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PLoS One. 2013;8(2):e57586. doi: 10.1371/journal.pone.0057586. Epub 2013 Feb 28.

Cellobiose-mediated gene expression in Streptococcus pneumoniae: a repressor function of the novel GntR-type regulator BguR.

Author information

1
Department of Molecular Genetics, Groningen Biomolecular Sciences and Biotechnology Institute, University of Groningen, Groningen, The Netherlands.

Abstract

The human pathogen Streptococcus pneumoniae has the ability to use the carbon- and energy source cellobiose due to the presence of a cellobiose-utilizing gene cluster (cel locus) in its genome. This system is regulated by the cellobiose-dependent transcriptional activator CelR, which has been previously shown to contribute to pneumococcal virulence. To get a broader understanding of the response of S. pneumoniae to cellobiose, we compared the pneumococcal transcriptome during growth on glucose as the main carbon source to that with cellobiose as the main carbon source. The expression of various carbon metabolic genes was altered, including a PTS operon (which we here denote as the bgu operon) that has high similarity with the cel locus. In contrast to the cel locus, the bgu operon is conserved in all sequenced strains of S. pneumoniae, indicating an important physiological function in the lifestyle of pneumococci. We next characterized the transcriptional regulation of the bgu operon in more detail. Its expression was increased in the presence of cellobiose, and decreased in the presence of glucose. A novel GntR-type transcriptional regulator (which we here denote as BguR) was shown to act as a transcriptional repressor of the bgu operon and its repressive effect was relieved in the presence of cellobiose. BguR-dependent repression was demonstrated to be mediated by a 20-bp DNA operator site (5'-AAAAATGTCTAGACAAATTT-3') present in PbguA, as verified by promoter truncation experiments. In conclusion, we have identified a new cellobiose-responsive PTS operon, together with its transcriptional regulator in S. pneumoniae.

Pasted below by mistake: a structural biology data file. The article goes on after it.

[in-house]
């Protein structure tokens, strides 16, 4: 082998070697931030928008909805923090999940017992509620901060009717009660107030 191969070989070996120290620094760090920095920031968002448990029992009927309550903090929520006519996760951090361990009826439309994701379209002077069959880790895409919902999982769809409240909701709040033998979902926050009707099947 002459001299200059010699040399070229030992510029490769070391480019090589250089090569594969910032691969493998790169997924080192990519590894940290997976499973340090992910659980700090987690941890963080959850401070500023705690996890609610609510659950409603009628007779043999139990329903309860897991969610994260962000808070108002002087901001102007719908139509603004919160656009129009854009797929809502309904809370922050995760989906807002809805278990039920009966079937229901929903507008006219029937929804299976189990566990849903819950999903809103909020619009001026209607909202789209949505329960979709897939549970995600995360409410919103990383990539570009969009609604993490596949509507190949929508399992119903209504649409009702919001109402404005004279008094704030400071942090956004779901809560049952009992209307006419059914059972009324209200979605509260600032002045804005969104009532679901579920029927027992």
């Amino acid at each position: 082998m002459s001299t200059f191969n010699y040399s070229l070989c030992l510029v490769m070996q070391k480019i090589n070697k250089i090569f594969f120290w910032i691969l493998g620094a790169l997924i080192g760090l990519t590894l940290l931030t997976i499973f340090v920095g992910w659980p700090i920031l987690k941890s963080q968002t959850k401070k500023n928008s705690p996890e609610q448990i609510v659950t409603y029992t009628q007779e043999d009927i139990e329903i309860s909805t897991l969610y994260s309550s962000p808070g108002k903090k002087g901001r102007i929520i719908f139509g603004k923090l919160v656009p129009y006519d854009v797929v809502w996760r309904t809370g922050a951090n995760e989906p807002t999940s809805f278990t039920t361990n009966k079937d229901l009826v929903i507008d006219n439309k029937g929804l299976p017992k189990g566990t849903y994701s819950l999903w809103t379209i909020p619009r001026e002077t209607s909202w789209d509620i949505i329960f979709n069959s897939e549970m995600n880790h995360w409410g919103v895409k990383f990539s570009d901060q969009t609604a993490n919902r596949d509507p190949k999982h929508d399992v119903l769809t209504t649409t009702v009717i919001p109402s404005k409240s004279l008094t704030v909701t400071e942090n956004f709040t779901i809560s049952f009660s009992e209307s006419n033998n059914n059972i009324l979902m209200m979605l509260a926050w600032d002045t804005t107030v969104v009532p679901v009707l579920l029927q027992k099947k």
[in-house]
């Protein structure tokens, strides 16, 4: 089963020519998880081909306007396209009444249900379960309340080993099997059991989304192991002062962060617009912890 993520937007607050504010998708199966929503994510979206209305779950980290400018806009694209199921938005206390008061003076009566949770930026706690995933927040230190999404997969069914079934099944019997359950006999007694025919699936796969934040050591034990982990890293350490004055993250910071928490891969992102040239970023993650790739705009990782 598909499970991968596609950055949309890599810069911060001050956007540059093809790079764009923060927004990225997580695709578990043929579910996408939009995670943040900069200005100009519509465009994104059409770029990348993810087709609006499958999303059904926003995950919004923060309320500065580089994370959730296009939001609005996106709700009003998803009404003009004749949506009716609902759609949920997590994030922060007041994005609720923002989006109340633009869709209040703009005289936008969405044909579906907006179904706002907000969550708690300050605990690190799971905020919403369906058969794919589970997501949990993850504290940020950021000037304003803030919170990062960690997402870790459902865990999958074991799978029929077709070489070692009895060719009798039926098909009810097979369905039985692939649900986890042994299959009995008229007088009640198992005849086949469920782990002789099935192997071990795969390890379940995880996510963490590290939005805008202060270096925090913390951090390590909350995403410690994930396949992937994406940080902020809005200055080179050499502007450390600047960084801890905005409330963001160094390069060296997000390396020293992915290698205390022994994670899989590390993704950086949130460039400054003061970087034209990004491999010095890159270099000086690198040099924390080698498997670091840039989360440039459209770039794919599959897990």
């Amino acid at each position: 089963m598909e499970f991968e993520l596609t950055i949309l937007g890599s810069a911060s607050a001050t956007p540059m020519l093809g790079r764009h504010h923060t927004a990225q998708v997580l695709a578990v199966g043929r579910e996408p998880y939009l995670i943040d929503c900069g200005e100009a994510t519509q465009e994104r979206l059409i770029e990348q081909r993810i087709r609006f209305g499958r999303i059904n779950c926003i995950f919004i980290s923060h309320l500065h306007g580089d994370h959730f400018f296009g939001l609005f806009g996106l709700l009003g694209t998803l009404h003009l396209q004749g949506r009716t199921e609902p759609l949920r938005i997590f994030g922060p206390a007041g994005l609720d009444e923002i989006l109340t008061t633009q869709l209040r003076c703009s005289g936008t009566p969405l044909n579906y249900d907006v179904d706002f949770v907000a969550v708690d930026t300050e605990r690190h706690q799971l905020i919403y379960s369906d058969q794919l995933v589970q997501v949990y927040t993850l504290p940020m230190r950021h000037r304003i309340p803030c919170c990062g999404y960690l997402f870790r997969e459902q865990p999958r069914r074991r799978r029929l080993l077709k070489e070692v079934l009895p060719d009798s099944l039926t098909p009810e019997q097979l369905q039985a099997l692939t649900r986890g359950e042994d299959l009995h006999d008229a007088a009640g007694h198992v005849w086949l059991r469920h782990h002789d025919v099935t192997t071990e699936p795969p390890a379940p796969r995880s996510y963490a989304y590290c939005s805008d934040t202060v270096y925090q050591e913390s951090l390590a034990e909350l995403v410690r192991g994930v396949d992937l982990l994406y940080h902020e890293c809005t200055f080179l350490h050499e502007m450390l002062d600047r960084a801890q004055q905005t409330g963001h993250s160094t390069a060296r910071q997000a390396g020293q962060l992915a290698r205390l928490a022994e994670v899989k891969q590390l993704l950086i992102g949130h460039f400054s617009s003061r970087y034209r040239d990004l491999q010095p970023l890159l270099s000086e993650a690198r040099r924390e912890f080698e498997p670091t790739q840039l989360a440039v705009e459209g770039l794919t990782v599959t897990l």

PMID:
23469031
PMCID:
PMC3585215
DOI:
10.1371/journal.pone.0057586
[Indexed for MEDLINE]
Free PMC Article

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